life, into one knows not what sea of doubt or even

But these difficulties attend at all times the introduc-
tion of a new subject — or at least of one which is new
to the generation concerned; and can of course not be
allowed to interfere with the candid and impartial ex-
amination of the subject, or with the assimilation, as
far as feasible, of its message. It should certainly, I
think, be admitted that there are dangers attending the
new science — or rather attending the hasty and careless
investigation of it — just as there are attending any other
science. There is no doubt that the phenomena con-
nected with it are so astounding that they in some
cases unhinge people's minds, or at least for the time
upset them; and what we have already said once or
twice of the frequent bodily exhaustion of the Medium,
not to mention the occasional exhaustion of the sitters,
must convince us that the greatest care should be exer-
cised in connection with trance-conditions, and that the
whole subject should be studied with a view to discover-
ing its proper and best handling. It is clear — whatever
view is taken of the process — that a certain disintegra-
tion of the organism, and even of the personality of the
medium, is liable to occur, one portion of the organism
acting in a manner and under influences foreign to an-
other portion, and that such disintegration oft repeated
or long continued may be liable to produce a permanent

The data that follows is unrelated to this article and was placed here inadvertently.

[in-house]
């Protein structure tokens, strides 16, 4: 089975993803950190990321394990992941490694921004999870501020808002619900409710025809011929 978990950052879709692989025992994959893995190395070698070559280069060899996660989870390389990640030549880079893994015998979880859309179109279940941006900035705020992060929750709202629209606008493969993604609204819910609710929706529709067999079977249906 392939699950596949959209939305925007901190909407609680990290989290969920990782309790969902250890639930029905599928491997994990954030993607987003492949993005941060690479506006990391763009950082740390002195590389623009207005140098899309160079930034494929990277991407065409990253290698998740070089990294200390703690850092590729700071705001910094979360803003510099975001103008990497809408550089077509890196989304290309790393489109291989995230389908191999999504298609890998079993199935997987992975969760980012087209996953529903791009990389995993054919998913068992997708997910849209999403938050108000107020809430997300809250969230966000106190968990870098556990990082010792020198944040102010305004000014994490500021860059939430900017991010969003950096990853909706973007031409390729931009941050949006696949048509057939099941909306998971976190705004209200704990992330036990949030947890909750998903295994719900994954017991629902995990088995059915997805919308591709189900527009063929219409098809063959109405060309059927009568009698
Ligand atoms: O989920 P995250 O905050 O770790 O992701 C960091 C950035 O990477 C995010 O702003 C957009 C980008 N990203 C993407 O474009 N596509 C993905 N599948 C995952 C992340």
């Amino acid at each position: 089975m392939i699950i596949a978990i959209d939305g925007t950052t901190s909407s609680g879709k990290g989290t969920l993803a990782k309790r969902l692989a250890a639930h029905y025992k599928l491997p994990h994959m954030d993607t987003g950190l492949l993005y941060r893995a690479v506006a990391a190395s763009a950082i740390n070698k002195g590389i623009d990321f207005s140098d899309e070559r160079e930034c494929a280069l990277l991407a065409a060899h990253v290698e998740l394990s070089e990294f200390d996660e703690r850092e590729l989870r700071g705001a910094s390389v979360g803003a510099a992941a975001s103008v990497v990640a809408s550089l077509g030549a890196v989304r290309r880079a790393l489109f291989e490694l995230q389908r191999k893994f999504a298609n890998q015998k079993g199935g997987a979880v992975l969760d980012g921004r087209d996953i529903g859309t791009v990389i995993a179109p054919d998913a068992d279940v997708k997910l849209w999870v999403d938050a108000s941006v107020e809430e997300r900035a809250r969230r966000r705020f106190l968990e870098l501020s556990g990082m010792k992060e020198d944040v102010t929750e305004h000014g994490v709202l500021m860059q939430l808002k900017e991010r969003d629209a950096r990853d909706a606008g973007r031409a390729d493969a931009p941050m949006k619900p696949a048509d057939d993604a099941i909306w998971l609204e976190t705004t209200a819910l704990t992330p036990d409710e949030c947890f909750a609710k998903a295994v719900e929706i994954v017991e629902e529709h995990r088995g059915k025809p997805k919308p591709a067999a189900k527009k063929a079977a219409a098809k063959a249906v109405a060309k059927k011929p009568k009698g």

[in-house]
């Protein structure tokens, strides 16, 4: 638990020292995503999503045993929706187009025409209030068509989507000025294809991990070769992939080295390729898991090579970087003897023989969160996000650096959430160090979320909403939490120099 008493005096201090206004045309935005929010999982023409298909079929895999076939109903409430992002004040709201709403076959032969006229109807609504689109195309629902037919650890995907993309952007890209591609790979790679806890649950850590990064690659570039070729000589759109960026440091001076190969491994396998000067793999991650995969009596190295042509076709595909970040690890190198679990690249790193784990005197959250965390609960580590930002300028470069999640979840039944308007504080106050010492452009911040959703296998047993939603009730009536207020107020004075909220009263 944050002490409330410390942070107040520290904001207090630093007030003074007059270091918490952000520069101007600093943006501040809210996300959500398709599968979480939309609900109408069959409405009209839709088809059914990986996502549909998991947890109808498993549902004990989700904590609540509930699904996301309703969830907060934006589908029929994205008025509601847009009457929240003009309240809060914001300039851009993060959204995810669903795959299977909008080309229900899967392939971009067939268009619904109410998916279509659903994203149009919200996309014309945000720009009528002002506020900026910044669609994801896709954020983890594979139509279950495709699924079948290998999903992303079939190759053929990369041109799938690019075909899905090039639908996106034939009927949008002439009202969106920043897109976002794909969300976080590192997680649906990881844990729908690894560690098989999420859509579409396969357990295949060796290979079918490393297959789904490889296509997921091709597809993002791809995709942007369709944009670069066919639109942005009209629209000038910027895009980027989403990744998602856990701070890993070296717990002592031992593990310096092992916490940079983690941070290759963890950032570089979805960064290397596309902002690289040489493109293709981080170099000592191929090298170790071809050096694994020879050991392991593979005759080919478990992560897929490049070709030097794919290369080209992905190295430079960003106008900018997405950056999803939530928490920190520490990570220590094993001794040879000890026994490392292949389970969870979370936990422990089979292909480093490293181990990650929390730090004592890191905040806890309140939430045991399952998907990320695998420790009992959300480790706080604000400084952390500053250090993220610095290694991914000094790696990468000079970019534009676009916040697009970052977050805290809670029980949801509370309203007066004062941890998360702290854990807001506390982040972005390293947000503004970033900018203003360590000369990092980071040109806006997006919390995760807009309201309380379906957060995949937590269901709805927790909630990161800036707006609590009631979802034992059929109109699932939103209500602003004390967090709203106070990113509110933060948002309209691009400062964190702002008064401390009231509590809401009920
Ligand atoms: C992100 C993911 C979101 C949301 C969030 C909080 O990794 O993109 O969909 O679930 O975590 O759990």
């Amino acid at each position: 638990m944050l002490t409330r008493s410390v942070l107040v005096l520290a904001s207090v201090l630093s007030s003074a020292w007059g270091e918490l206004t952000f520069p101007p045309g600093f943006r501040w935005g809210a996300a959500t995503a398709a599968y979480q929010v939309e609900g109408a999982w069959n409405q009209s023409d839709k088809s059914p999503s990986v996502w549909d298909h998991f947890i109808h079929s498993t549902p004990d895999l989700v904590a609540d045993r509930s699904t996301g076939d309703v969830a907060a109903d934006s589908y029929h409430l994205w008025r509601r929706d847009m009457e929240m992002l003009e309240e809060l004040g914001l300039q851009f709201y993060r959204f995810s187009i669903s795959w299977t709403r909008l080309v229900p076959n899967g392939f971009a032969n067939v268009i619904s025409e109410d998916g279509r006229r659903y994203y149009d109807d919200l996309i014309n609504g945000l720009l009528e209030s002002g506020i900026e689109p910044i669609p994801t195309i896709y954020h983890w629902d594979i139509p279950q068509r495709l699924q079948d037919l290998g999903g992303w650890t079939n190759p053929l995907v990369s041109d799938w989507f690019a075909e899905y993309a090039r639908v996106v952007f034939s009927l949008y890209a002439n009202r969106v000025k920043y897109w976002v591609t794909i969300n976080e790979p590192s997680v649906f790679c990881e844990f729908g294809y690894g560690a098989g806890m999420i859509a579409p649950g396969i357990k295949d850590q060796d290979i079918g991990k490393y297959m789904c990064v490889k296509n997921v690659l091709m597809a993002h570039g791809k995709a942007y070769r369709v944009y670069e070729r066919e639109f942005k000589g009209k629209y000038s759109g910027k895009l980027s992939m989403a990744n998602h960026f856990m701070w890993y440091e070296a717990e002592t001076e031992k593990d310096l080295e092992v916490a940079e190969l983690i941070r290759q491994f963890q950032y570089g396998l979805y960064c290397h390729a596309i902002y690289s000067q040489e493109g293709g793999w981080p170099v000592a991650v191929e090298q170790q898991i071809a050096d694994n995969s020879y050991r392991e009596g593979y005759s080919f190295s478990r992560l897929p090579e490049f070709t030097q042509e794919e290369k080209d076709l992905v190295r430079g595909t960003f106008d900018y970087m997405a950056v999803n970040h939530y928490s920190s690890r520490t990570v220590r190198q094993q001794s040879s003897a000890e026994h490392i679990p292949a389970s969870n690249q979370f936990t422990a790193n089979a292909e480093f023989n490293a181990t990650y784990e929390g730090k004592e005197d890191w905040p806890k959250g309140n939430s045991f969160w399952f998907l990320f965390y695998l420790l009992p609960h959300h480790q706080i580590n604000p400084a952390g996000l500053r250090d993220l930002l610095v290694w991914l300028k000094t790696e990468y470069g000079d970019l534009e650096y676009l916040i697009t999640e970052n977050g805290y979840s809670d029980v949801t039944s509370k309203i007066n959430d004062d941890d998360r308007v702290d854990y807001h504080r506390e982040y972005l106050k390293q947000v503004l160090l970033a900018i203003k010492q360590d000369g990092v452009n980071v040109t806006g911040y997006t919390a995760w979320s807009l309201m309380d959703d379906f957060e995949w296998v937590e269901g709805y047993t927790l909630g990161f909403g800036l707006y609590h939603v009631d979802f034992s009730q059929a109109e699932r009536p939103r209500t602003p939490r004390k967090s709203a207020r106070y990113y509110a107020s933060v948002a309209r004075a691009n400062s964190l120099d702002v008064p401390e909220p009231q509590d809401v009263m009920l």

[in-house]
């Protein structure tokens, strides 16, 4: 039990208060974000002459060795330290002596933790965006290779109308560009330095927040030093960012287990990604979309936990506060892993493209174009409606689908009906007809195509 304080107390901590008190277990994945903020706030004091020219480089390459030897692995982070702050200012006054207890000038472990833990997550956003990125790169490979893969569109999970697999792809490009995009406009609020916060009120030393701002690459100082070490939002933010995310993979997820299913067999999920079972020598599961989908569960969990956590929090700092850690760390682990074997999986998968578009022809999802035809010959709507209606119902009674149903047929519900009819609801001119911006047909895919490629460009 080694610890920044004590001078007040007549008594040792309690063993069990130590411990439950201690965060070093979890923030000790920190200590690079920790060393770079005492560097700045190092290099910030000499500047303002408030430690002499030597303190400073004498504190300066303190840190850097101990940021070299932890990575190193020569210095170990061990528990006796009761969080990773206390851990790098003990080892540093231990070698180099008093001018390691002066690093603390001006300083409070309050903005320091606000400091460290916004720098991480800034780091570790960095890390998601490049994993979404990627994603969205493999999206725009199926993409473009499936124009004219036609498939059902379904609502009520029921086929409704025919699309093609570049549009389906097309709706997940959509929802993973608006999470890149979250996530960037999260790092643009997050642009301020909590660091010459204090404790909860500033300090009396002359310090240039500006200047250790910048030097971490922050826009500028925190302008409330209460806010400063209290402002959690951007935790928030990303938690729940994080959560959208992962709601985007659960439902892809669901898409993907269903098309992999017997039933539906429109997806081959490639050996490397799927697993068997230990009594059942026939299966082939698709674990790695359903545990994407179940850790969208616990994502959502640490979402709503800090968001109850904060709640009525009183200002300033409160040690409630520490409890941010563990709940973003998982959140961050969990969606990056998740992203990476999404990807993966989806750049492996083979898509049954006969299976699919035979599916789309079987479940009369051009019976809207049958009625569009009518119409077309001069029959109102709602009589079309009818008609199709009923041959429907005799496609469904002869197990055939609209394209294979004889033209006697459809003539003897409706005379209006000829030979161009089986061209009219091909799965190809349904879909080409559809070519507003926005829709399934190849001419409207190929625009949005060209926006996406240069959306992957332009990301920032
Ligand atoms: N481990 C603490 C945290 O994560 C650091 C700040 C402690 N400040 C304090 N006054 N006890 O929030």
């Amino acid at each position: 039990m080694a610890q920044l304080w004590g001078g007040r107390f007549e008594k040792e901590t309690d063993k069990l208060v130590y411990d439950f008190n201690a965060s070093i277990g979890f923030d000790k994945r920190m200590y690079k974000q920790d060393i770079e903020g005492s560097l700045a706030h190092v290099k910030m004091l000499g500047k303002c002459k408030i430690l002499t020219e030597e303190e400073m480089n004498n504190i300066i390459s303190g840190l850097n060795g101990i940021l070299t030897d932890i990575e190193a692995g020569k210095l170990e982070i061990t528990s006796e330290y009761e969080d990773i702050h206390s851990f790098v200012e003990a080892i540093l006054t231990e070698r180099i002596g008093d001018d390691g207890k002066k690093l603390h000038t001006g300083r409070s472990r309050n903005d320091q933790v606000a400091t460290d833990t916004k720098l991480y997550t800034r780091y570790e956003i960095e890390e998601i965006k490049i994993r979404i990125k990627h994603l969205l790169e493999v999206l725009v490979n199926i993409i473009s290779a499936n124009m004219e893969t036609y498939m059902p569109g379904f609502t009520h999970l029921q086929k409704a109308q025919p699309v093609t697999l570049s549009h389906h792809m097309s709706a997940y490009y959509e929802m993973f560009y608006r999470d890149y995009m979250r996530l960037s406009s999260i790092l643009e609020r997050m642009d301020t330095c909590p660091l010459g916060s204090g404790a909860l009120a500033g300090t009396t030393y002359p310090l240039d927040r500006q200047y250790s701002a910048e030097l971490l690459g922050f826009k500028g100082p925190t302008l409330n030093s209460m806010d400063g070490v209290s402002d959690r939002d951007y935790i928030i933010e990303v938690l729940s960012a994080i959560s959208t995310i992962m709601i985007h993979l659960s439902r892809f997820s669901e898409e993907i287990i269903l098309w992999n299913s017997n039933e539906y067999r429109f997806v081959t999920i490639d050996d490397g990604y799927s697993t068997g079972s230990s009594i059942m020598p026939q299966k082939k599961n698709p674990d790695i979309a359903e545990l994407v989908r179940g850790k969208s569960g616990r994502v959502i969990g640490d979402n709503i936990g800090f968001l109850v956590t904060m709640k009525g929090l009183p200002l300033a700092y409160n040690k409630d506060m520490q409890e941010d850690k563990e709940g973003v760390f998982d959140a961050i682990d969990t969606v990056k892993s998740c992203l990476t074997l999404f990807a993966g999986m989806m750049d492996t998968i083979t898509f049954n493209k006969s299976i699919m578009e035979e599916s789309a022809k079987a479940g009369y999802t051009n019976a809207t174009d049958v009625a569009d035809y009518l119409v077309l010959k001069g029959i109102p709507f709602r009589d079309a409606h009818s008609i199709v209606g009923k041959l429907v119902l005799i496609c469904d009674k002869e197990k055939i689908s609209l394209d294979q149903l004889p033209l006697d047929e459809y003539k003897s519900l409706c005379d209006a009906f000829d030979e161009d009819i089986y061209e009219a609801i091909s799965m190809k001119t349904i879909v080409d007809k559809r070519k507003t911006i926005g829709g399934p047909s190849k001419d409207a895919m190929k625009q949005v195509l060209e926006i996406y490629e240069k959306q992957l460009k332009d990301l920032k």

degeneration of phj^sique or even possibly demoralization
of character. If there is a danger in this direction —
and the extent of the danger should certainly be gauged
— equally certainly it ought to be minimized or averted
by the proper conditions. On the other hand, while
noting this danger, we should not leave out of mind that


some evidence points in the other direction — namely, to
the favorable effects and influences of trince when
rightly conducted.^ We may also in this connection
allude to the changed attitude of the genera! mind to-day
toward Hypnotism — a subject allied to that which we
are considering. Fifty years ago the word had a sinister
sound, and hypnotism and mesmerism w^ere thought to
be inventions of the devil and agencies of all evil. To-
day they are recognized as a great power for good, and
in at least two hospitals (in France) as the main instru-
ment of healing. Naturally, when people are ignorant
of a subject, or only in the first stages of knowledge
with regard to it, they mishandle and misunderstand it.
It may well happen therefore that with better under-
standing of mediumship and trance-conditions, some of
their drawbacks or less favorable aspects may pass out
of sight.

Mediums and trance-phenomena — prophecy, second
sight, speaking in strange tongues, the appearance of
flames and lights, and of figures apparently from the dead
— are things that have been known all down history,
and recognized almost as a matter of course, both among
quite primitive peoples like the Kafl^rs, or the Aleuts or
the Mongolians, or among the more cultured like the
Greeks, the Romans, the Hindus, Chinese, and so forth.
The Bible teems with references to wizards and "necro-
mancers" (note the meaning of the word) ; and the story
of the Witch of Endor gives us a penetrating glimpse
into what was evidently a common practice of "consulta-
tion." These phenomena have never been so common as
to break up and disorganize the routine of ordinary life,